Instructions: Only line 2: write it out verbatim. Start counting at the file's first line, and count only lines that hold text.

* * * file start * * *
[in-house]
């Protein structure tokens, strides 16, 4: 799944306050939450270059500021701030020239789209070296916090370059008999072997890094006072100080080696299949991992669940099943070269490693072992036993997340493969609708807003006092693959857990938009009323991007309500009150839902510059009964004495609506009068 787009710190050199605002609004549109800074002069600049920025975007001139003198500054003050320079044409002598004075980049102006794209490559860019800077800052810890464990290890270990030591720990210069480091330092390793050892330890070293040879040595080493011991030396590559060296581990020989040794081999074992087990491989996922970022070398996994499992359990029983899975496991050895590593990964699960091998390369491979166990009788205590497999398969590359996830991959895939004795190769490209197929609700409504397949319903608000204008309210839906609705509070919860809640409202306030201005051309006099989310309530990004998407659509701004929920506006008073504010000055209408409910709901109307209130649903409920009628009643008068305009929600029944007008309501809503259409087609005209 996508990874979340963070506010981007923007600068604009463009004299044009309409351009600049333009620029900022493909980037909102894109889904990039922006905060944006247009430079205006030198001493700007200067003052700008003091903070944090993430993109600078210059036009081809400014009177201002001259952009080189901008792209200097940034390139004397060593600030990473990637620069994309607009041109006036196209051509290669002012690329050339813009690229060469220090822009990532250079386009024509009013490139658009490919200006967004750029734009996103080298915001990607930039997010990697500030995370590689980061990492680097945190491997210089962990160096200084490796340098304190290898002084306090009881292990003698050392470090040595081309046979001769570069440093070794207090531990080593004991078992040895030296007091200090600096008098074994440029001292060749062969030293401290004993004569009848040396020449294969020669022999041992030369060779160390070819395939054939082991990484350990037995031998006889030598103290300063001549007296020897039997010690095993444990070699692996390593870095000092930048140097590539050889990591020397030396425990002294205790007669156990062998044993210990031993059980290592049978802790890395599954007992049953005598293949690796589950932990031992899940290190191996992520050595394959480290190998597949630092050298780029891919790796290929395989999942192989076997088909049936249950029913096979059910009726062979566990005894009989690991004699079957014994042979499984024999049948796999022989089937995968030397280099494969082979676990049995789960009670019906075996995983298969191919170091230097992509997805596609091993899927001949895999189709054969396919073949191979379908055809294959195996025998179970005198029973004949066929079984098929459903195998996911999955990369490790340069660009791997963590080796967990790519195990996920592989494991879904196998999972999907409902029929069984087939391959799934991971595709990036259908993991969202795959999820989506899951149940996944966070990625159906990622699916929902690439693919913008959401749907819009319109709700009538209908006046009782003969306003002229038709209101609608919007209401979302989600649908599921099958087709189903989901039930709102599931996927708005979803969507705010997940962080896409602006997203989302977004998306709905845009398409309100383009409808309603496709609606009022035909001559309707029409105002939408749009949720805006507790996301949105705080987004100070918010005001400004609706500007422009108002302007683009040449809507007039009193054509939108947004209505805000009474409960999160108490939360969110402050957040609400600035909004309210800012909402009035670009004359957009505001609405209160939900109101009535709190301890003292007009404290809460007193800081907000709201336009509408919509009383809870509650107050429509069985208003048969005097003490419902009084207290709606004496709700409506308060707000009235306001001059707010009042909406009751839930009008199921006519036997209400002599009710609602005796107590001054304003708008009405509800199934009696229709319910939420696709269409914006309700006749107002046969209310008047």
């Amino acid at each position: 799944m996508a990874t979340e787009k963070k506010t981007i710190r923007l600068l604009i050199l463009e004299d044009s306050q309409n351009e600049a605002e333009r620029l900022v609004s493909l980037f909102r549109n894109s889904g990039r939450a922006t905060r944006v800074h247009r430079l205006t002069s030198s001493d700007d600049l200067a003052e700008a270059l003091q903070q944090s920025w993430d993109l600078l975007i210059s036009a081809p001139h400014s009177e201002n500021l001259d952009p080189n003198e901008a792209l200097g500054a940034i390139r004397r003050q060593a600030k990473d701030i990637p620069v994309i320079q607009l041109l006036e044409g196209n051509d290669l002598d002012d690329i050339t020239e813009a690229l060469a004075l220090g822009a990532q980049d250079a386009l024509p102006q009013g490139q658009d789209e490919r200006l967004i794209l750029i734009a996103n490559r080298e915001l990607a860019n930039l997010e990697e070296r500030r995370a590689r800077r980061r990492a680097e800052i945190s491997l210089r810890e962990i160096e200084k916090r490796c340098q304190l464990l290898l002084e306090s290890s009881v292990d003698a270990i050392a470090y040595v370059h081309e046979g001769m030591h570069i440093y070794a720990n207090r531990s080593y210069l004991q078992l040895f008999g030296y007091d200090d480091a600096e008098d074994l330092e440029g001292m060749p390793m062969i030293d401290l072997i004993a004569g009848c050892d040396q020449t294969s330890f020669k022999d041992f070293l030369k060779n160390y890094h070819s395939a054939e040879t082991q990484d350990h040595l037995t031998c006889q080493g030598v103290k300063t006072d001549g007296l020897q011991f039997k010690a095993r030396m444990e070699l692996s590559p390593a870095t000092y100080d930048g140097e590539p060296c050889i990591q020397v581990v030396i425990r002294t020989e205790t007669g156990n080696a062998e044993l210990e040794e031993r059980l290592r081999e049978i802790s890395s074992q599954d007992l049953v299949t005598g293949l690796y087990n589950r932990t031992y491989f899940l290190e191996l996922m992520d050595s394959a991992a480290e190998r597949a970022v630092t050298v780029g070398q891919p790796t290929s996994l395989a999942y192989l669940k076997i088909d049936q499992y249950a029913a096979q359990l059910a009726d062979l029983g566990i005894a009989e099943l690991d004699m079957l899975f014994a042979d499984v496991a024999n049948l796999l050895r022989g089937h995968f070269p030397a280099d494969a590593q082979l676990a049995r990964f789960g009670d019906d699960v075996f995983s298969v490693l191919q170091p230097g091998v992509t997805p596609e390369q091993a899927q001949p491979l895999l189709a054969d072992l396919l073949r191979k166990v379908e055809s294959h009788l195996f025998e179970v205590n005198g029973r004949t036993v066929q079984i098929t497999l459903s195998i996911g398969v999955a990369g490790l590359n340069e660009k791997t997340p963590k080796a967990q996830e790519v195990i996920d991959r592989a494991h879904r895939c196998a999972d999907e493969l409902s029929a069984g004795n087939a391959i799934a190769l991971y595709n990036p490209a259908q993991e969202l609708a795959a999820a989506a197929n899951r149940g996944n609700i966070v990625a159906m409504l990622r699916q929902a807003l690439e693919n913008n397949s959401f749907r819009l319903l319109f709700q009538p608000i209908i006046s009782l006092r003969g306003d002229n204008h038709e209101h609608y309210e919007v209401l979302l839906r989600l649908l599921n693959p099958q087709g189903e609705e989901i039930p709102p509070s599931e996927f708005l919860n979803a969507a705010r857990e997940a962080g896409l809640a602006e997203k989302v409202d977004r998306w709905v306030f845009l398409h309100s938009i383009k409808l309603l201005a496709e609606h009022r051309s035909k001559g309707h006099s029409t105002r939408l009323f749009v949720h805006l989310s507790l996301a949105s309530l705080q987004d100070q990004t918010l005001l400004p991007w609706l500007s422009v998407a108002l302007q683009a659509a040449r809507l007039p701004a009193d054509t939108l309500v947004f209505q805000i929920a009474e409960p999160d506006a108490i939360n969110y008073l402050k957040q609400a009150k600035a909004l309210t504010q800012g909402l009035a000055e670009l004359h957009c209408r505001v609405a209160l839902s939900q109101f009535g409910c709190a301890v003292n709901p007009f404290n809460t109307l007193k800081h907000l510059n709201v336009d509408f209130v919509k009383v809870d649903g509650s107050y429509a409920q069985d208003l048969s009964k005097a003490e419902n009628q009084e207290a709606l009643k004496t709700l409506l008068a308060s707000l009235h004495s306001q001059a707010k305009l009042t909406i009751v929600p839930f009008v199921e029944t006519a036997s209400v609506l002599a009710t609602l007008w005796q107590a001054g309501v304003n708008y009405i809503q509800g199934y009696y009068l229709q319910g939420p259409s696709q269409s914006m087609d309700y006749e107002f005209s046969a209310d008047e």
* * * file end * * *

């Protein structure tokens, strides 16, 4: 799944306050939450270059500021701030020239789209070296916090370059008999072997890094006072100080080696299949991992669940099943070269490693072992036993997340493969609708807003006092693959857990938009009323991007309500009150839902510059009964004495609506009068 787009710190050199605002609004549109800074002069600049920025975007001139003198500054003050320079044409002598004075980049102006794209490559860019800077800052810890464990290890270990030591720990210069480091330092390793050892330890070293040879040595080493011991030396590559060296581990020989040794081999074992087990491989996922970022070398996994499992359990029983899975496991050895590593990964699960091998390369491979166990009788205590497999398969590359996830991959895939004795190769490209197929609700409504397949319903608000204008309210839906609705509070919860809640409202306030201005051309006099989310309530990004998407659509701004929920506006008073504010000055209408409910709901109307209130649903409920009628009643008068305009929600029944007008309501809503259409087609005209 996508990874979340963070506010981007923007600068604009463009004299044009309409351009600049333009620029900022493909980037909102894109889904990039922006905060944006247009430079205006030198001493700007200067003052700008003091903070944090993430993109600078210059036009081809400014009177201002001259952009080189901008792209200097940034390139004397060593600030990473990637620069994309607009041109006036196209051509290669002012690329050339813009690229060469220090822009990532250079386009024509009013490139658009490919200006967004750029734009996103080298915001990607930039997010990697500030995370590689980061990492680097945190491997210089962990160096200084490796340098304190290898002084306090009881292990003698050392470090040595081309046979001769570069440093070794207090531990080593004991078992040895030296007091200090600096008098074994440029001292060749062969030293401290004993004569009848040396020449294969020669022999041992030369060779160390070819395939054939082991990484350990037995031998006889030598103290300063001549007296020897039997010690095993444990070699692996390593870095000092930048140097590539050889990591020397030396425990002294205790007669156990062998044993210990031993059980290592049978802790890395599954007992049953005598293949690796589950932990031992899940290190191996992520050595394959480290190998597949630092050298780029891919790796290929395989999942192989076997088909049936249950029913096979059910009726062979566990005894009989690991004699079957014994042979499984024999049948796999022989089937995968030397280099494969082979676990049995789960009670019906075996995983298969191919170091230097992509997805596609091993899927001949895999189709054969396919073949191979379908055809294959195996025998179970005198029973004949066929079984098929459903195998996911999955990369490790340069660009791997963590080796967990790519195990996920592989494991879904196998999972999907409902029929069984087939391959799934991971595709990036259908993991969202795959999820989506899951149940996944966070990625159906990622699916929902690439693919913008959401749907819009319109709700009538209908006046009782003969306003002229038709209101609608919007209401979302989600649908599921099958087709189903989901039930709102599931996927708005979803969507705010997940962080896409602006997203989302977004998306709905845009398409309100383009409808309603496709609606009022035909001559309707029409105002939408749009949720805006507790996301949105705080987004100070918010005001400004609706500007422009108002302007683009040449809507007039009193054509939108947004209505805000009474409960999160108490939360969110402050957040609400600035909004309210800012909402009035670009004359957009505001609405209160939900109101009535709190301890003292007009404290809460007193800081907000709201336009509408919509009383809870509650107050429509069985208003048969005097003490419902009084207290709606004496709700409506308060707000009235306001001059707010009042909406009751839930009008199921006519036997209400002599009710609602005796107590001054304003708008009405509800199934009696229709319910939420696709269409914006309700006749107002046969209310008047």